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Monthly Archives: October 2016

Floyd Hamilton, Public Enemy No. 1

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(Book cover: pictured are Chaplain Ray Hoekstra and Floyd Hamilton)

Floyd Garland Hamilton was born June 13, 1908 in Henrietta, Oklahoma to John Henry and Sarah Alice Bullock Hamilton and died July 24, 1984 in Grand Prairie, Texas at the age of 76.  According to his wishes, there was no funeral service, his body was cremated and his ashes were spread near the grave of his wife in Irving, Texas.

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Posted by on October 27, 2016 in biography, bonnie and clyde, history, outlaws, texas

 

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Doan’s Crossing, Texas

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Each year, the Doan’s Crossing Picnic is held in Wilbarger County north of Vernon.  It is the oldest running pioneer celebration in Texas, held the first Saturday in May since 1884.  The old settlement of Doan’s Crossing is located about 12 miles north of Vernon close to the intersection of FM 2916 and FM 924, near where the old cattle drives used to cross the Red River.  The celebration includes the coronation of a king and queen, country and western music and other activities.  For decades the picnic was a gathering place where old timers would tell of the early days in this Red River settlement, passing their stories down to later generations.

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Posted by on October 20, 2016 in history, texas

 

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John Horton Slaughter

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John Horton Slaughter, nicknamed “Texas John” Slaughter was born October 2, 1841 in what is now known as Sabine Parish, Louisiana.  His parents, Benjamin and Minerva Mabry Slaughter were living on a plantation there, before relocating to Texas.  He was raised in Texas and grew up working on a ranch with his father and brothers.  He joined the Texas Rangers shortly before the outset of the Civil War.  He then enlisted in the Confederate Army in 1862 and served until 1864 when he was sent home due to an unspecified illness.  Once he was able, he returned to serve in the Third Frontier Division of the Texas State Troops in Burnet County until the end of the war.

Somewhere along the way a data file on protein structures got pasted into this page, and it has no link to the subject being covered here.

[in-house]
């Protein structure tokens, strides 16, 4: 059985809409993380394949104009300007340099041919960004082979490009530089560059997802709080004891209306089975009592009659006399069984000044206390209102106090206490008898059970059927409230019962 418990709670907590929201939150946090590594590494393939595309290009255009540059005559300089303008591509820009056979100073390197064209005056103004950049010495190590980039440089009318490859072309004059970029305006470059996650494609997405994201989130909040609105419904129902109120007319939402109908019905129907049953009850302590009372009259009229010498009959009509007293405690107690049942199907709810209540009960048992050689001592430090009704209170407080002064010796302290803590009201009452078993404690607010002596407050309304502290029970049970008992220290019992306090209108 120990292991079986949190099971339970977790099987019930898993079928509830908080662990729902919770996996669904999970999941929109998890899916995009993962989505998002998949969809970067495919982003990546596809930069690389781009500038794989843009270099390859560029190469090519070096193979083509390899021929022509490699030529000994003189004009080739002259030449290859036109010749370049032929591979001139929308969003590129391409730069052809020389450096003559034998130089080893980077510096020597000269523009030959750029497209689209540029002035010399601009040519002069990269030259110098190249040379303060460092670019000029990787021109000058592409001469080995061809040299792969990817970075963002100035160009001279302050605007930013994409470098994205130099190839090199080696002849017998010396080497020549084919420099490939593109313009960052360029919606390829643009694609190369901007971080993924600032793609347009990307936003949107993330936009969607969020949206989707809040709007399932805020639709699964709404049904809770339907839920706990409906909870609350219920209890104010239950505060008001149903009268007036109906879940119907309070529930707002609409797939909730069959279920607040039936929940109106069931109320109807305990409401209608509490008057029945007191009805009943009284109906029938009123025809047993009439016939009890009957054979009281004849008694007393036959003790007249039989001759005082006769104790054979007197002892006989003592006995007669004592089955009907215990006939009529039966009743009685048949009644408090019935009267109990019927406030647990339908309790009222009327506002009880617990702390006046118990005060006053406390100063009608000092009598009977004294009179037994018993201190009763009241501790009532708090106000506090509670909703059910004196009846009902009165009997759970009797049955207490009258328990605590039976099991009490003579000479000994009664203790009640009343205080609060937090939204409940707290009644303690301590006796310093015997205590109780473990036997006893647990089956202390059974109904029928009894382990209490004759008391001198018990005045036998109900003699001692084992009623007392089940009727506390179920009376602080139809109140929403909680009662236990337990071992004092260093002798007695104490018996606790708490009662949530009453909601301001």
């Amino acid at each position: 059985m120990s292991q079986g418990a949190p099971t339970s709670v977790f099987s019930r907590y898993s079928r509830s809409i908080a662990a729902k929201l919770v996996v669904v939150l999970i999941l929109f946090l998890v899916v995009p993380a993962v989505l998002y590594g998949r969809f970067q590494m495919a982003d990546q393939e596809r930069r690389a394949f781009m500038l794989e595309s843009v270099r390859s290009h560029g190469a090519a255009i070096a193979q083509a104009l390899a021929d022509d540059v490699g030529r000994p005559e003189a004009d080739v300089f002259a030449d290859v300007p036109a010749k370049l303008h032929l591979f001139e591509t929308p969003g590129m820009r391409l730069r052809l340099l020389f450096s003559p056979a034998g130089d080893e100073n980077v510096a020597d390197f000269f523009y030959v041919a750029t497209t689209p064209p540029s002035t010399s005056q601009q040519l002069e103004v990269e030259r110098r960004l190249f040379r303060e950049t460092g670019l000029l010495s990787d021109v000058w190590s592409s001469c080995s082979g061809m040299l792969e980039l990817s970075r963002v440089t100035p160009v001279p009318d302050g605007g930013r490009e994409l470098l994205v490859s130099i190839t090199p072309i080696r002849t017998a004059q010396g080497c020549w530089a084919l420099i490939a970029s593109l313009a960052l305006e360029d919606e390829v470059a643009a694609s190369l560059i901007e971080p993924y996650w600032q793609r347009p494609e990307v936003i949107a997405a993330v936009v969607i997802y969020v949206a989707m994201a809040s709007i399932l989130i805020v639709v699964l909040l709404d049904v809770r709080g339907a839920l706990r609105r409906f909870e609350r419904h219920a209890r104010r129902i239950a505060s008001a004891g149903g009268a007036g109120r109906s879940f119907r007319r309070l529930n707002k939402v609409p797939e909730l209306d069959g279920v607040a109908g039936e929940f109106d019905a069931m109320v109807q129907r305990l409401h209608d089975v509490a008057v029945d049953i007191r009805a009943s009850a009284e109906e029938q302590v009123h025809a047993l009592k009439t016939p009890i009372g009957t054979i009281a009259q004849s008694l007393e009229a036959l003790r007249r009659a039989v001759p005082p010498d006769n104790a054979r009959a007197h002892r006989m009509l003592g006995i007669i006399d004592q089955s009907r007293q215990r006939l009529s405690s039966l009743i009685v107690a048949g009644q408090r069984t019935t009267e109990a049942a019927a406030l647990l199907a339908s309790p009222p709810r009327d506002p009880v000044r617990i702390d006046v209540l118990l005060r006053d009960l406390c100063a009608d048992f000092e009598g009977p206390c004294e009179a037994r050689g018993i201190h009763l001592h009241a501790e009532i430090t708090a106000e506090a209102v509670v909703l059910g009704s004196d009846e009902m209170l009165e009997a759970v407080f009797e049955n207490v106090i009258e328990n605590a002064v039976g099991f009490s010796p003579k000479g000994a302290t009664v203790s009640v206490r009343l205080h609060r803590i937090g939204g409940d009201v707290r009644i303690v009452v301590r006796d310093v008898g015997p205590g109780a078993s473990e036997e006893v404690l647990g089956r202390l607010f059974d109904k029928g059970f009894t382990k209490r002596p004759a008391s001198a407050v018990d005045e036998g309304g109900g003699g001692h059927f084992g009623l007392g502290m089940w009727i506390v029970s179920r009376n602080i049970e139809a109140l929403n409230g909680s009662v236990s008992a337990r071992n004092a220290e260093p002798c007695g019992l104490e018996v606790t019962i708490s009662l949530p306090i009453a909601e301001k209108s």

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Posted by on October 13, 2016 in biography, history, texas, texas rangers

 

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Sally Scull

Depending upon where you may have heard of Sally Scull, you might get the impression that she was a Texas Civil War heroine, a “black widow” husband-killer or just about anything between the two.  You may also see her name spelled Skull as well as Scull, but for this purpose, we will use the latter.  She had a reputation for being able to shoot as straight with her left hand as with her right.  She usually carried two six shooters, often wore mens’ clothing and had a rough vocabulary that she used freely, and often.

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Posted by on October 6, 2016 in biography, folklore, history, texas, texas women

 

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